So far this week, we have discovered two lessons from the life of King David.
1) God chose David even when others thought he did not amount to much.
2) David overcame difficulty with God’s help.
Today’s lesson examines the critical concept of friendship. David had great friends. One of those friends was named Jonathan. Jonathan happened to be King Saul’s son and the rightful heir to the throne, but Jonathan cared more about David than he cared about being King.
True friends are selfless and not selfish. True friends care more about others than they do about themselves. True friends support your callings with encouragement, physical support, time, and effort. True friends give good, honest advice, which may or may not be what you want to hear.
So, as you look around, see who your “true” friends are today, and in the same vein be a true friend to someone else. Remember that successful people are surrounded by great friends.
Passage:1 Samuel 18-19: New King James Version (NKJV)
18:1 Now when he had finished speaking to Saul, the soul of Jonathan was knit to the soul of David, and Jonathan loved him as his own soul. 2 Saul took him that day, and would not let him go home to his father’s house anymore. 3 Then Jonathan and David made a covenant, because he loved him as his own soul. 4 And Jonathan took off the robe that was on him and gave it to David, with his armor, even to his sword and his bow and his belt. 5 So David went out wherever Saul sent him, and behaved wisely. And Saul set him over the men of war, and he was accepted in the sight of all the people and also in the sight of Saul’s servants. 6 Now it had happened as they were coming home, when David was returning from the slaughter of the Philistine, that the women had come out of all the cities of Israel, singing and dancing, to meet King Saul, with tambourines, with joy, and with musical instruments. 7 So the women sang as they danced, and said: “Saul has slain his thousands, And David his ten thousands.” 8 Then Saul was very angry, and the saying displeased him; and he said, “They have ascribed to David ten thousands, and to me they have ascribed only thousands. Now what more can he have but the kingdom?” 9 So Saul eyed David from that day forward. 10 And it happened on the next day that the distressing spirit from God came upon Saul, and he prophesied inside the house. So David played music with his hand, as at other times; but there was a spear in Saul’s hand. 11 And Saul cast the spear, for he said, “I will pin David to the wall!” But David escaped his presence twice. 12 Now Saul was afraid of David, because the Lord was with him, but had departed from Saul. 13 Therefore Saul removed him from his presence, and made him his captain over a thousand; and he went out and came in before the people. 14 And David behaved wisely in all his ways, and the Lord was with him. 15 Therefore, when Saul saw that he behaved very wisely, he was afraid of him. 16 But all Israel and Judah loved David, because he went out and came in before them.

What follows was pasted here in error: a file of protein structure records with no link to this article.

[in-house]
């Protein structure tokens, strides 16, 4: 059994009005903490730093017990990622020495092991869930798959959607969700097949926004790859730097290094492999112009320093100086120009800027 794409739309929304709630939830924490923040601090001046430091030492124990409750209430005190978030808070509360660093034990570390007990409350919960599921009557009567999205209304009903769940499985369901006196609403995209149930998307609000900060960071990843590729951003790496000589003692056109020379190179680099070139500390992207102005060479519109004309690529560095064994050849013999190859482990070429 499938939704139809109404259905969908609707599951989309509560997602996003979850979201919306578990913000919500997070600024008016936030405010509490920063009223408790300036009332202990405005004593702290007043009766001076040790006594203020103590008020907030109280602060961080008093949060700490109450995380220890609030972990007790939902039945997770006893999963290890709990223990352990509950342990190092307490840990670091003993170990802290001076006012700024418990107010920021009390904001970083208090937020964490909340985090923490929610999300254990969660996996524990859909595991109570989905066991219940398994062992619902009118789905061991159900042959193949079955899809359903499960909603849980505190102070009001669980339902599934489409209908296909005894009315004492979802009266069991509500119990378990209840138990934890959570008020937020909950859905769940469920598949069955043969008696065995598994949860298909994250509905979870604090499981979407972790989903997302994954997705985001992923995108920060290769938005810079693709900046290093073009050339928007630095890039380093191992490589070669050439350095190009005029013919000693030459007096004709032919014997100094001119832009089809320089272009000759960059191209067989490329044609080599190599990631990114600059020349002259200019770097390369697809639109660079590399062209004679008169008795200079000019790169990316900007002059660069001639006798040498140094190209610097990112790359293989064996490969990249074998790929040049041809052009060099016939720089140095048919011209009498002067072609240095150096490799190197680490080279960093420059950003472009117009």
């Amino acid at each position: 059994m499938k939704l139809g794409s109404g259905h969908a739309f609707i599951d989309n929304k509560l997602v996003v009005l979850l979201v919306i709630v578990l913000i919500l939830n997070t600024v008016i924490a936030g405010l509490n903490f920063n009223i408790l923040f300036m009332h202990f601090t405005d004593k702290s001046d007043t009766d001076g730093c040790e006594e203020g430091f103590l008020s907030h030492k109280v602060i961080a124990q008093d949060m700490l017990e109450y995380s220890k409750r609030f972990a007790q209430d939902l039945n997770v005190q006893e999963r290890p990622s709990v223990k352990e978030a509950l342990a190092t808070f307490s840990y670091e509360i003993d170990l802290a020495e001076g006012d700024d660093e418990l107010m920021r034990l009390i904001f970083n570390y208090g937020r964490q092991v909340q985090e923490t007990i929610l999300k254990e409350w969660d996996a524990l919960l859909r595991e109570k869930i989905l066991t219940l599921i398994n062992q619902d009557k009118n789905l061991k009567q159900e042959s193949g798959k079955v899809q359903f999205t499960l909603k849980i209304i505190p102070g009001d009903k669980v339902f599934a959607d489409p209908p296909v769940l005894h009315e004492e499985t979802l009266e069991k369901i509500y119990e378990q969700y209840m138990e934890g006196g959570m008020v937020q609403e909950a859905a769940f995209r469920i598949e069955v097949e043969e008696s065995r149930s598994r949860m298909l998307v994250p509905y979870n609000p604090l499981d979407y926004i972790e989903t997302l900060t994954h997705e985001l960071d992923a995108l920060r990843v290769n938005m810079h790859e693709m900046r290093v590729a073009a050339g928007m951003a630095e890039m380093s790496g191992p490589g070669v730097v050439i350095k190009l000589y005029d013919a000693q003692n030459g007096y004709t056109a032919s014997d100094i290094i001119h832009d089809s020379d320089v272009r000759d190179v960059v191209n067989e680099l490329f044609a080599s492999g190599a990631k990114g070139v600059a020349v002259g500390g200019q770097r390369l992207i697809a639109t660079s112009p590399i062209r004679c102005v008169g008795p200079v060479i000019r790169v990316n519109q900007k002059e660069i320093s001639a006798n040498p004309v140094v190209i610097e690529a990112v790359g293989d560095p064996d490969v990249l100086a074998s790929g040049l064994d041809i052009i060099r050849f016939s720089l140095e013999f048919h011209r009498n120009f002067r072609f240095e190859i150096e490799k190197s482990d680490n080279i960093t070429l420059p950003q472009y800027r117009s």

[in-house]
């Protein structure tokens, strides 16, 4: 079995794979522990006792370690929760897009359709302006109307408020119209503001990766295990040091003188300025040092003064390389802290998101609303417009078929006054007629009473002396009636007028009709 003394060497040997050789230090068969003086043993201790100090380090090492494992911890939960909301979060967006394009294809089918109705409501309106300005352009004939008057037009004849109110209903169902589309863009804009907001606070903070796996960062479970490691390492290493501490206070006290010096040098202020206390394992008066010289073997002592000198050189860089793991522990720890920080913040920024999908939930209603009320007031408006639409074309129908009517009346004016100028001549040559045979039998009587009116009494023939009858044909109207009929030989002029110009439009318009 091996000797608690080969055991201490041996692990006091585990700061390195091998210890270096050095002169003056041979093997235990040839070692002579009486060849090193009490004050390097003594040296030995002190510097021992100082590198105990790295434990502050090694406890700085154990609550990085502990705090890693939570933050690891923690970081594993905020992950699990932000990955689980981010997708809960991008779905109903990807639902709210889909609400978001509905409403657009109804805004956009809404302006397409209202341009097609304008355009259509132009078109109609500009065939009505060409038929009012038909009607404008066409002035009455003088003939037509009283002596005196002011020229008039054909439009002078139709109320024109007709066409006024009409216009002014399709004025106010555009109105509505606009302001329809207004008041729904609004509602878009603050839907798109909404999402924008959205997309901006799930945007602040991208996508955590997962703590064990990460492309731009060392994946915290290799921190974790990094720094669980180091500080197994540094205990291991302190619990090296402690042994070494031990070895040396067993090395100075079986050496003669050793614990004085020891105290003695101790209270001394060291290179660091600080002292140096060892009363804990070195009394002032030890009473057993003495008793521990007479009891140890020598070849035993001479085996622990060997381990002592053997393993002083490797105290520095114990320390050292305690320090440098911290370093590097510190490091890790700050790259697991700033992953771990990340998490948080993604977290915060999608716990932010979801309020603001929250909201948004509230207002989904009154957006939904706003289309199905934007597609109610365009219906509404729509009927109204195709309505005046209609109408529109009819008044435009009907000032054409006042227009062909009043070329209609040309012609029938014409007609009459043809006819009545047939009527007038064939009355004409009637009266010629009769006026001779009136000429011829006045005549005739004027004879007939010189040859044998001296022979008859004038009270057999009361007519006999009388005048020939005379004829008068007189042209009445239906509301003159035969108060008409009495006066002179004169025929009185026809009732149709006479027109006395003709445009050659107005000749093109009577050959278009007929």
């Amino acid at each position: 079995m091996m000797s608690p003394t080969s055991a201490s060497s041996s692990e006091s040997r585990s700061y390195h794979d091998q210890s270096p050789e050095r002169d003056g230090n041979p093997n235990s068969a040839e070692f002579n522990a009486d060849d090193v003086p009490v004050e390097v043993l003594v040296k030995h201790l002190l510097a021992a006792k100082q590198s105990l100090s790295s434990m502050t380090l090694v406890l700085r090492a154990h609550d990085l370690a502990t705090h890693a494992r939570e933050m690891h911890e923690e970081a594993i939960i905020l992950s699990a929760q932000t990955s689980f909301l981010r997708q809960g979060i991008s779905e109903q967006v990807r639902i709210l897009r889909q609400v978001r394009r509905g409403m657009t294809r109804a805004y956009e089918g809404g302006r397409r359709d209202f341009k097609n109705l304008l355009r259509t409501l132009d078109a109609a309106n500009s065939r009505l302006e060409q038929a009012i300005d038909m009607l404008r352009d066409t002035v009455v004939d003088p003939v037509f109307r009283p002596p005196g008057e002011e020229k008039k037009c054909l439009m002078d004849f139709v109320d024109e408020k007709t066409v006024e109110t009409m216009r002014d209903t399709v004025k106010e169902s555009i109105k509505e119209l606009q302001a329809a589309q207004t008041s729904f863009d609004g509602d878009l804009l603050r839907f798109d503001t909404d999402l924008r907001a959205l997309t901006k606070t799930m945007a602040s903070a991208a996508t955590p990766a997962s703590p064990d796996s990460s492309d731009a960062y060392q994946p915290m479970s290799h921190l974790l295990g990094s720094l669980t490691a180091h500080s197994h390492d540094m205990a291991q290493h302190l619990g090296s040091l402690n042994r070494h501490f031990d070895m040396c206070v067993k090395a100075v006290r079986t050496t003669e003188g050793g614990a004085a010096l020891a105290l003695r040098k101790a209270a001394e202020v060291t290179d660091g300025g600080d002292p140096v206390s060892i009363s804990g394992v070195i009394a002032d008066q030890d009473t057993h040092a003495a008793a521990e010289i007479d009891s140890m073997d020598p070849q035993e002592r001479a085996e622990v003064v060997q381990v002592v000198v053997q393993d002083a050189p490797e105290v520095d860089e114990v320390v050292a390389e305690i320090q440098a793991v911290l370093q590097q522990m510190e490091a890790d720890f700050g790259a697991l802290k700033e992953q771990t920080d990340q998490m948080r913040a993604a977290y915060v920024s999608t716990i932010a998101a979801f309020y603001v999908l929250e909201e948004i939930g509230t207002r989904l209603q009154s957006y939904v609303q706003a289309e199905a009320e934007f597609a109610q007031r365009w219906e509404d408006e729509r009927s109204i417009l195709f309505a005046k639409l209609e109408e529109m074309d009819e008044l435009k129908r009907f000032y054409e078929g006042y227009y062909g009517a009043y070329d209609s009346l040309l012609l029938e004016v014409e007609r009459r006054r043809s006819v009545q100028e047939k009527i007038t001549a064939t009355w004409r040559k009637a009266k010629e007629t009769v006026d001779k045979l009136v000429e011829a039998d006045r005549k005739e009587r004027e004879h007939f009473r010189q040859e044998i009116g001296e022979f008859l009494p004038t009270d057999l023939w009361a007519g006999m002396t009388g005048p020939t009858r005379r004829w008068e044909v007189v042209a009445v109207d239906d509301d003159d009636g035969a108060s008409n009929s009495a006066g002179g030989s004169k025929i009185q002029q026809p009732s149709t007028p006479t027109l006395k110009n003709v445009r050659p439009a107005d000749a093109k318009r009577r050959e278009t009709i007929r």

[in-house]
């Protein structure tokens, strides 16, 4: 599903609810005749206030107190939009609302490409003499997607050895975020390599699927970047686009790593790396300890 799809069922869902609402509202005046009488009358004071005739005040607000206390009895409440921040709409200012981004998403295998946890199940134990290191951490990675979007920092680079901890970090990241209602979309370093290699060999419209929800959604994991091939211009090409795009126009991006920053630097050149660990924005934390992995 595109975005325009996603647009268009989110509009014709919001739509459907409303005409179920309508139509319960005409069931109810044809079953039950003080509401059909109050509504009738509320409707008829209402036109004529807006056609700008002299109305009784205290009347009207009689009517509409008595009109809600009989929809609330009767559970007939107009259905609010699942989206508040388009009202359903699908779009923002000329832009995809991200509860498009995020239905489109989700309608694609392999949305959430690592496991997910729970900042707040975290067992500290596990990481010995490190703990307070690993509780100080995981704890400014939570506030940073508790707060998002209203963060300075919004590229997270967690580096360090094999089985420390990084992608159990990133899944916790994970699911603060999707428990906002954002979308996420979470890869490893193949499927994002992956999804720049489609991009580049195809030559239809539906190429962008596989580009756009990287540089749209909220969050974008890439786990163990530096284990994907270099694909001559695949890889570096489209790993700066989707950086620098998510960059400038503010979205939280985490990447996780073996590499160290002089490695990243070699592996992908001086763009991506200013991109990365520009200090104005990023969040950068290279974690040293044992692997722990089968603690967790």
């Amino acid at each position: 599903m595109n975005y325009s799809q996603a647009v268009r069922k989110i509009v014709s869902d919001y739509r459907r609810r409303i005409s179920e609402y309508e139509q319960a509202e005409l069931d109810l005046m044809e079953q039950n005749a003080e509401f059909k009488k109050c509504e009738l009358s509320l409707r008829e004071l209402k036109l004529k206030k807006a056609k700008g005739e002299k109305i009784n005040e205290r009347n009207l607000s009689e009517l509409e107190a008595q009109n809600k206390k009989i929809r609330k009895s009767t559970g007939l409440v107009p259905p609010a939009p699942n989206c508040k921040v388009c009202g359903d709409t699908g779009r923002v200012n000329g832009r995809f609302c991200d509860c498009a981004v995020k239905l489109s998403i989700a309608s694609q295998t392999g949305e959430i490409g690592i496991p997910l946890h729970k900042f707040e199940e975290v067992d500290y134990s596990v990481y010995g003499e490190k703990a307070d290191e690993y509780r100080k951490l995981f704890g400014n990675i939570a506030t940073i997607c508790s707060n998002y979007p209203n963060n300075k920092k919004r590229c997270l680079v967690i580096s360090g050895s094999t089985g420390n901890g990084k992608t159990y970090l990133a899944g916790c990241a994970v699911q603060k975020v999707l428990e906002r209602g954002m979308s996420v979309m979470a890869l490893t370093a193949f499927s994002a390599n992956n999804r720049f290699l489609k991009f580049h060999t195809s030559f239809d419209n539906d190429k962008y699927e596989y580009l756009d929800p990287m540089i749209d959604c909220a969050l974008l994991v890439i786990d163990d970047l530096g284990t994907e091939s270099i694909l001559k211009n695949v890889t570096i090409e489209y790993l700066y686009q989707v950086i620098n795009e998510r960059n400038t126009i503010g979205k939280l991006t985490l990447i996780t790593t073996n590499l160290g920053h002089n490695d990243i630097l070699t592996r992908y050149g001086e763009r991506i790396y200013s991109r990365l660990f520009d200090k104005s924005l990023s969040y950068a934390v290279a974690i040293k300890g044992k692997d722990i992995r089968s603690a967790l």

David Marries Michal
17 Then Saul said to David, “Here is my older daughter Merab; I will give her to you as a wife. Only be valiant for me, and fight the Lord’s battles.” For Saul thought, “Let my hand not be against him, but let the hand of the Philistines be against him.” 18 So David said to Saul, “Who am I, and what is my life or my father’s family in Israel, that I should be son-in-law to the king?” 19 But it happened at the time when Merab, Saul’s daughter, should have been given to David, that she was given to Adriel the Meholathite as a wife. 20 Now Michal, Saul’s daughter, loved David. And they told Saul, and the thing pleased him. 21 So Saul said, “I will give her to him, that she may be a snare to him, and that the hand of the Philistines may be against him.” Therefore Saul said to David a second time, “You shall be my son-in-law today.” 22 And Saul commanded his servants, “Communicate with David secretly, and say, ‘Look, the king has delight in you, and all his servants love you. Now therefore, become the king’s son-in-law.’” 23 So Saul’s servants spoke those words in the hearing of David. And David said, “Does it seem to you a light thing to be a king’s son-in-law, seeing I am a poor and lightly esteemed man?” 24 And the servants of Saul told him, saying, “In this manner David spoke.” 25 Then Saul said, “Thus you shall say to David: ‘The king does not desire any dowry but one hundred foreskins of the Philistines, to take vengeance on the king’s enemies.’” But Saul thought to make David fall by the hand of the Philistines. 26 So when his servants told David these words, it pleased David well to become the king’s son-in-law. Now the days had not expired; 27 therefore David arose and went, he and his men, and killed two hundred men of the Philistines. And David brought their foreskins, and they gave them in full count to the king, that he might become the king’s son-in-law. Then Saul gave him Michal his daughter as a wife. 28 Thus Saul saw and knew that the Lord was with David, and that Michal, Saul’s daughter, loved him; 29 and Saul was still more afraid of David. So Saul became David’s enemy continually. 30 Then the princes of the Philistines went out to war. And so it was, whenever they went out, that David behaved more wisely than all the servants of Saul, so that his name became highly esteemed.